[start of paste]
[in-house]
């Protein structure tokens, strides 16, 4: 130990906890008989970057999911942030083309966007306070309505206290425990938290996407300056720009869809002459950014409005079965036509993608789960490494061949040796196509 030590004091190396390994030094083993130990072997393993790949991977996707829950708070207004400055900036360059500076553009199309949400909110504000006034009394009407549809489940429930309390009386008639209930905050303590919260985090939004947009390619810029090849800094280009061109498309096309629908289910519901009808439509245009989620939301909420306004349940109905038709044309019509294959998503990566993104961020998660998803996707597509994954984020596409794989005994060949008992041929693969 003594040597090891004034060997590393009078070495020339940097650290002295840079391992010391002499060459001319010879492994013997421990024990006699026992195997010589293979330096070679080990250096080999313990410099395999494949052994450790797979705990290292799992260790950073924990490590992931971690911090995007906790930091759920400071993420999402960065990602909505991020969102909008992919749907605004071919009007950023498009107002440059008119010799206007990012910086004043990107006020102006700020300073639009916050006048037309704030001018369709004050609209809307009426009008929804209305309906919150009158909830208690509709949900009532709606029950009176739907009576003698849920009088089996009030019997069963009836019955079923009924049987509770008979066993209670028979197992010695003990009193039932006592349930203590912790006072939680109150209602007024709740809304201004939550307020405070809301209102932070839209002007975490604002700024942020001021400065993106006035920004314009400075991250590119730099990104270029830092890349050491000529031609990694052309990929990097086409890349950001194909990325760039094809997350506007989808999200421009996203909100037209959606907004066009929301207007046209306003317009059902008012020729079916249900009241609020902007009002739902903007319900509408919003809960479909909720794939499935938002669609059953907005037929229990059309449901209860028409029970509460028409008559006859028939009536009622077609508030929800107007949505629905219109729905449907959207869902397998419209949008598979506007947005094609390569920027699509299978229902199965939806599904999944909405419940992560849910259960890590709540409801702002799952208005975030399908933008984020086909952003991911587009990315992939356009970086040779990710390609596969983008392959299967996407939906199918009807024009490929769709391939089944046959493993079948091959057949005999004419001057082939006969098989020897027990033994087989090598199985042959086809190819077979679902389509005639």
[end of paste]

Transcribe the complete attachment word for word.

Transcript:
[in-house]
């Protein structure tokens, strides 16, 4: 130990906890008989970057999911942030083309966007306070309505206290425990938290996407300056720009869809002459950014409005079965036509993608789960490494061949040796196509 030590004091190396390994030094083993130990072997393993790949991977996707829950708070207004400055900036360059500076553009199309949400909110504000006034009394009407549809489940429930309390009386008639209930905050303590919260985090939004947009390619810029090849800094280009061109498309096309629908289910519901009808439509245009989620939301909420306004349940109905038709044309019509294959998503990566993104961020998660998803996707597509994954984020596409794989005994060949008992041929693969 003594040597090891004034060997590393009078070495020339940097650290002295840079391992010391002499060459001319010879492994013997421990024990006699026992195997010589293979330096070679080990250096080999313990410099395999494949052994450790797979705990290292799992260790950073924990490590992931971690911090995007906790930091759920400071993420999402960065990602909505991020969102909008992919749907605004071919009007950023498009107002440059008119010799206007990012910086004043990107006020102006700020300073639009916050006048037309704030001018369709004050609209809307009426009008929804209305309906919150009158909830208690509709949900009532709606029950009176739907009576003698849920009088089996009030019997069963009836019955079923009924049987509770008979066993209670028979197992010695003990009193039932006592349930203590912790006072939680109150209602007024709740809304201004939550307020405070809301209102932070839209002007975490604002700024942020001021400065993106006035920004314009400075991250590119730099990104270029830092890349050491000529031609990694052309990929990097086409890349950001194909990325760039094809997350506007989808999200421009996203909100037209959606907004066009929301207007046209306003317009059902008012020729079916249900009241609020902007009002739902903007319900509408919003809960479909909720794939499935938002669609059953907005037929229990059309449901209860028409029970509460028409008559006859028939009536009622077609508030929800107007949505629905219109729905449907959207869902397998419209949008598979506007947005094609390569920027699509299978229902199965939806599904999944909405419940992560849910259960890590709540409801702002799952208005975030399908933008984020086909952003991911587009990315992939356009970086040779990710390609596969983008392959299967996407939906199918009807024009490929769709391939089944046959493993079948091959057949005999004419001057082939006969098989020897027990033994087989090598199985042959086809190819077979679902389509005639």